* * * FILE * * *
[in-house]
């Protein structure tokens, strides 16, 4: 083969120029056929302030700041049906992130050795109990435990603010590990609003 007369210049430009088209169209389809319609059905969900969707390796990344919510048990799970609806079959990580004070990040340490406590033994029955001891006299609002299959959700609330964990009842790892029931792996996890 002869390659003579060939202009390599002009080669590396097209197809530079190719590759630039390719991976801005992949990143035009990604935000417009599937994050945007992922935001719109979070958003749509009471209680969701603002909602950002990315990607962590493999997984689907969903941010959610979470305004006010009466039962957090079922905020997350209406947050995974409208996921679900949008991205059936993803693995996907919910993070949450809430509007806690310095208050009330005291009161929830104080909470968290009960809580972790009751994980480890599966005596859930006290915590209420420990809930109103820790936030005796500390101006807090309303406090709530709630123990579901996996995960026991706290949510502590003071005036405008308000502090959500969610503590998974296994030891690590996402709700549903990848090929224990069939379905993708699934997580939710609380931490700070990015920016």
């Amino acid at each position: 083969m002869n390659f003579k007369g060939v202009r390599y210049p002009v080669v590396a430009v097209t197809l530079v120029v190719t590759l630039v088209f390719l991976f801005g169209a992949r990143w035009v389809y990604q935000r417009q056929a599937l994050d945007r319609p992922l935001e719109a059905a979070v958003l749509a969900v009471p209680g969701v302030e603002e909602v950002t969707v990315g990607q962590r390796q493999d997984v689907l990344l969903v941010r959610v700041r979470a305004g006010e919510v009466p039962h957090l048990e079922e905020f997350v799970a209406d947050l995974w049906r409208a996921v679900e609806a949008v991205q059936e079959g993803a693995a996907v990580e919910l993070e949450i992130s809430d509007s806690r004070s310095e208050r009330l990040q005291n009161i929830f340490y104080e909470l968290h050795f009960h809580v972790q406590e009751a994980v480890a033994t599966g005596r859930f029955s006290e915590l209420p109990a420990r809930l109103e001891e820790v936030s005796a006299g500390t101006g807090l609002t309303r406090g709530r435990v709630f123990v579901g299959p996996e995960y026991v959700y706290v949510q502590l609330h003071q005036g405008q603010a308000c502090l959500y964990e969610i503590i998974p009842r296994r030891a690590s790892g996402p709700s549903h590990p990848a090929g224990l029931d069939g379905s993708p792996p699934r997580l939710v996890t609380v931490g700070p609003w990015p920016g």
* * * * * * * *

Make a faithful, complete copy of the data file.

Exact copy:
[in-house]
């Protein structure tokens, strides 16, 4: 083969120029056929302030700041049906992130050795109990435990603010590990609003 007369210049430009088209169209389809319609059905969900969707390796990344919510048990799970609806079959990580004070990040340490406590033994029955001891006299609002299959959700609330964990009842790892029931792996996890 002869390659003579060939202009390599002009080669590396097209197809530079190719590759630039390719991976801005992949990143035009990604935000417009599937994050945007992922935001719109979070958003749509009471209680969701603002909602950002990315990607962590493999997984689907969903941010959610979470305004006010009466039962957090079922905020997350209406947050995974409208996921679900949008991205059936993803693995996907919910993070949450809430509007806690310095208050009330005291009161929830104080909470968290009960809580972790009751994980480890599966005596859930006290915590209420420990809930109103820790936030005796500390101006807090309303406090709530709630123990579901996996995960026991706290949510502590003071005036405008308000502090959500969610503590998974296994030891690590996402709700549903990848090929224990069939379905993708699934997580939710609380931490700070990015920016």
């Amino acid at each position: 083969m002869n390659f003579k007369g060939v202009r390599y210049p002009v080669v590396a430009v097209t197809l530079v120029v190719t590759l630039v088209f390719l991976f801005g169209a992949r990143w035009v389809y990604q935000r417009q056929a599937l994050d945007r319609p992922l935001e719109a059905a979070v958003l749509a969900v009471p209680g969701v302030e603002e909602v950002t969707v990315g990607q962590r390796q493999d997984v689907l990344l969903v941010r959610v700041r979470a305004g006010e919510v009466p039962h957090l048990e079922e905020f997350v799970a209406d947050l995974w049906r409208a996921v679900e609806a949008v991205q059936e079959g993803a693995a996907v990580e919910l993070e949450i992130s809430d509007s806690r004070s310095e208050r009330l990040q005291n009161i929830f340490y104080e909470l968290h050795f009960h809580v972790q406590e009751a994980v480890a033994t599966g005596r859930f029955s006290e915590l209420p109990a420990r809930l109103e001891e820790v936030s005796a006299g500390t101006g807090l609002t309303r406090g709530r435990v709630f123990v579901g299959p996996e995960y026991v959700y706290v949510q502590l609330h003071q005036g405008q603010a308000c502090l959500y964990e969610i503590i998974p009842r296994r030891a690590s790892g996402p709700s549903h590990p990848a090929g224990l029931d069939g379905s993708p792996p699934r997580l939710v996890t609380v931490g700070p609003w990015p920016g």